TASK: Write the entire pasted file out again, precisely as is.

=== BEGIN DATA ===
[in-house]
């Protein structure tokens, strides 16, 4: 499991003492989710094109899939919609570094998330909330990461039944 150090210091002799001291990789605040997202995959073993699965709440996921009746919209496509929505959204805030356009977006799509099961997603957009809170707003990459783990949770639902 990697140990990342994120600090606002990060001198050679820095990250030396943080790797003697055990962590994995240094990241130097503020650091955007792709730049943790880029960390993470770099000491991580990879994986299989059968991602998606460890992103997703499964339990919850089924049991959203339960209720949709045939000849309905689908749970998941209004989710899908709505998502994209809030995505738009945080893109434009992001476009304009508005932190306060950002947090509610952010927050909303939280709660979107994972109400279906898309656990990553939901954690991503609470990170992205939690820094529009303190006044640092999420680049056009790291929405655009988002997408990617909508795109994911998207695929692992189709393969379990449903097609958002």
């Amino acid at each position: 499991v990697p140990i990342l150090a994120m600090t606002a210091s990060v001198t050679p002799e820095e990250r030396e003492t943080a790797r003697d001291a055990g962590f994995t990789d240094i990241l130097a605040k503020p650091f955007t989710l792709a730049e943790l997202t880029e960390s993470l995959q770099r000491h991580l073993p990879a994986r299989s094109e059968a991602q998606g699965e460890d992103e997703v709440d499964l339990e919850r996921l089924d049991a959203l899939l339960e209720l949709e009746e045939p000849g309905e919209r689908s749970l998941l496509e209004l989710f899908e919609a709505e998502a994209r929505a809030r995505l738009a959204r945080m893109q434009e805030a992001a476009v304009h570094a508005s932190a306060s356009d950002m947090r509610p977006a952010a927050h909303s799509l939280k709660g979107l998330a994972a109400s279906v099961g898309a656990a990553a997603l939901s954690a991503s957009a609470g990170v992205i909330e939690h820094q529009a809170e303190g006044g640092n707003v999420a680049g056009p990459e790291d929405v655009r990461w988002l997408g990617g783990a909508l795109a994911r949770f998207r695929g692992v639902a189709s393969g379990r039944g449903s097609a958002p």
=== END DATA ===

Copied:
[in-house]
């Protein structure tokens, strides 16, 4: 499991003492989710094109899939919609570094998330909330990461039944 150090210091002799001291990789605040997202995959073993699965709440996921009746919209496509929505959204805030356009977006799509099961997603957009809170707003990459783990949770639902 990697140990990342994120600090606002990060001198050679820095990250030396943080790797003697055990962590994995240094990241130097503020650091955007792709730049943790880029960390993470770099000491991580990879994986299989059968991602998606460890992103997703499964339990919850089924049991959203339960209720949709045939000849309905689908749970998941209004989710899908709505998502994209809030995505738009945080893109434009992001476009304009508005932190306060950002947090509610952010927050909303939280709660979107994972109400279906898309656990990553939901954690991503609470990170992205939690820094529009303190006044640092999420680049056009790291929405655009988002997408990617909508795109994911998207695929692992189709393969379990449903097609958002």
């Amino acid at each position: 499991v990697p140990i990342l150090a994120m600090t606002a210091s990060v001198t050679p002799e820095e990250r030396e003492t943080a790797r003697d001291a055990g962590f994995t990789d240094i990241l130097a605040k503020p650091f955007t989710l792709a730049e943790l997202t880029e960390s993470l995959q770099r000491h991580l073993p990879a994986r299989s094109e059968a991602q998606g699965e460890d992103e997703v709440d499964l339990e919850r996921l089924d049991a959203l899939l339960e209720l949709e009746e045939p000849g309905e919209r689908s749970l998941l496509e209004l989710f899908e919609a709505e998502a994209r929505a809030r995505l738009a959204r945080m893109q434009e805030a992001a476009v304009h570094a508005s932190a306060s356009d950002m947090r509610p977006a952010a927050h909303s799509l939280k709660g979107l998330a994972a109400s279906v099961g898309a656990a990553a997603l939901s954690a991503s957009a609470g990170v992205i909330e939690h820094q529009a809170e303190g006044g640092n707003v999420a680049g056009p990459e790291d929405v655009r990461w988002l997408g990617g783990a909508l795109a994911r949770f998207r695929g692992v639902a189709s393969g379990r039944g449903s097609a958002p």